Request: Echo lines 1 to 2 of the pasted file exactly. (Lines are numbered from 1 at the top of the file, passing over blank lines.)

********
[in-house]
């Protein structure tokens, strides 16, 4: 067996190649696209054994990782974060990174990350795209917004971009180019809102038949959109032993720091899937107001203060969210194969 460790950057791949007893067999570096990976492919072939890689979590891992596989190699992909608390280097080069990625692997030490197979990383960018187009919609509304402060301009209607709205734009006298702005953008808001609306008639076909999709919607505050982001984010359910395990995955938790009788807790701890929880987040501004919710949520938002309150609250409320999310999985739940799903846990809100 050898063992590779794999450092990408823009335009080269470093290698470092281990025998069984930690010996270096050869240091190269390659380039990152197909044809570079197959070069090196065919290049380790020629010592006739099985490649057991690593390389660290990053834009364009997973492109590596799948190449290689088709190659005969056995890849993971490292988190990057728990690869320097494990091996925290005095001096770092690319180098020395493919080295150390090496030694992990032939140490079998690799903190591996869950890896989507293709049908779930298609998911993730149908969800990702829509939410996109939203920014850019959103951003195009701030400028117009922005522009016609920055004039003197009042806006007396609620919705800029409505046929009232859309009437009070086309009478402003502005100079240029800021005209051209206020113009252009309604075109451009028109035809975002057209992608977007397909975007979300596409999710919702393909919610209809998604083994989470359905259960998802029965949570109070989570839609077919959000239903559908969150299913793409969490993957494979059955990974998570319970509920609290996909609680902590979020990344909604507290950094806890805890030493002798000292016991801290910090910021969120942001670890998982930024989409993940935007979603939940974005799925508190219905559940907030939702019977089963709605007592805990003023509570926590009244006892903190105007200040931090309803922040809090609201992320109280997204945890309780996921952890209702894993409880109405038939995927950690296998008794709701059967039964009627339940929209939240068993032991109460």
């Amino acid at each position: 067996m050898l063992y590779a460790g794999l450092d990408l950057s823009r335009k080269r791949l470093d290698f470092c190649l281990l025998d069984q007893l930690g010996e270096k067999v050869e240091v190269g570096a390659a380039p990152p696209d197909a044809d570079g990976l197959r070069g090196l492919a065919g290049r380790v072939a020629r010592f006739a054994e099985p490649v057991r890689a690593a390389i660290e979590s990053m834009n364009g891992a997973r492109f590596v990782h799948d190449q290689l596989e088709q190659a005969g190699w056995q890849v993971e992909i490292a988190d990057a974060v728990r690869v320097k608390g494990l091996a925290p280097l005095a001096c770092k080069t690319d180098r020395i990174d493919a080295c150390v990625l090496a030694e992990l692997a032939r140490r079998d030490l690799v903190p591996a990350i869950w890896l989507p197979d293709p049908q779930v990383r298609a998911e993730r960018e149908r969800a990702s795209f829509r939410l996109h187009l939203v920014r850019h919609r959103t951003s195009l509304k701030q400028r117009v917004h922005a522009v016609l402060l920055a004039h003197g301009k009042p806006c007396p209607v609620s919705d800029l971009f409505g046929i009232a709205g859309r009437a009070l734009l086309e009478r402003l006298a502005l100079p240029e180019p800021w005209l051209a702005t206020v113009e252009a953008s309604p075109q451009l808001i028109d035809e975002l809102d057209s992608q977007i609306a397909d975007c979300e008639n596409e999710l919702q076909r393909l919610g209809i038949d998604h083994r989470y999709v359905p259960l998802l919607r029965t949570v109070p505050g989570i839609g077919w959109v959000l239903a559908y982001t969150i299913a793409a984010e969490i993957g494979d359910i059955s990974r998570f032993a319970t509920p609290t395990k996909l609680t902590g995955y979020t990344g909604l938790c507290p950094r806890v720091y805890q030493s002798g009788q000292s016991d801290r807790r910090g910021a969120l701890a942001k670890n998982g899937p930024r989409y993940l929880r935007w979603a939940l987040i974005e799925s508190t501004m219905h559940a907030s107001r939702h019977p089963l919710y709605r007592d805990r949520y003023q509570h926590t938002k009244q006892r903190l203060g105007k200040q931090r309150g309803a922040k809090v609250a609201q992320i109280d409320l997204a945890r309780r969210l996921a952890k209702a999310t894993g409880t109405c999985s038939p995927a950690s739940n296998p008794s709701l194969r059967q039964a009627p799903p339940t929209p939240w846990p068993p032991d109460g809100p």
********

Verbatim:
[in-house]
């Protein structure tokens, strides 16, 4: 067996190649696209054994990782974060990174990350795209917004971009180019809102038949959109032993720091899937107001203060969210194969 460790950057791949007893067999570096990976492919072939890689979590891992596989190699992909608390280097080069990625692997030490197979990383960018187009919609509304402060301009209607709205734009006298702005953008808001609306008639076909999709919607505050982001984010359910395990995955938790009788807790701890929880987040501004919710949520938002309150609250409320999310999985739940799903846990809100 050898063992590779794999450092990408823009335009080269470093290698470092281990025998069984930690010996270096050869240091190269390659380039990152197909044809570079197959070069090196065919290049380790020629010592006739099985490649057991690593390389660290990053834009364009997973492109590596799948190449290689088709190659005969056995890849993971490292988190990057728990690869320097494990091996925290005095001096770092690319180098020395493919080295150390090496030694992990032939140490079998690799903190591996869950890896989507293709049908779930298609998911993730149908969800990702829509939410996109939203920014850019959103951003195009701030400028117009922005522009016609920055004039003197009042806006007396609620919705800029409505046929009232859309009437009070086309009478402003502005100079240029800021005209051209206020113009252009309604075109451009028109035809975002057209992608977007397909975007979300596409999710919702393909919610209809998604083994989470359905259960998802029965949570109070989570839609077919959000239903559908969150299913793409969490993957494979059955990974998570319970509920609290996909609680902590979020990344909604507290950094806890805890030493002798000292016991801290910090910021969120942001670890998982930024989409993940935007979603939940974005799925508190219905559940907030939702019977089963709605007592805990003023509570926590009244006892903190105007200040931090309803922040809090609201992320109280997204945890309780996921952890209702894993409880109405038939995927950690296998008794709701059967039964009627339940929209939240068993032991109460």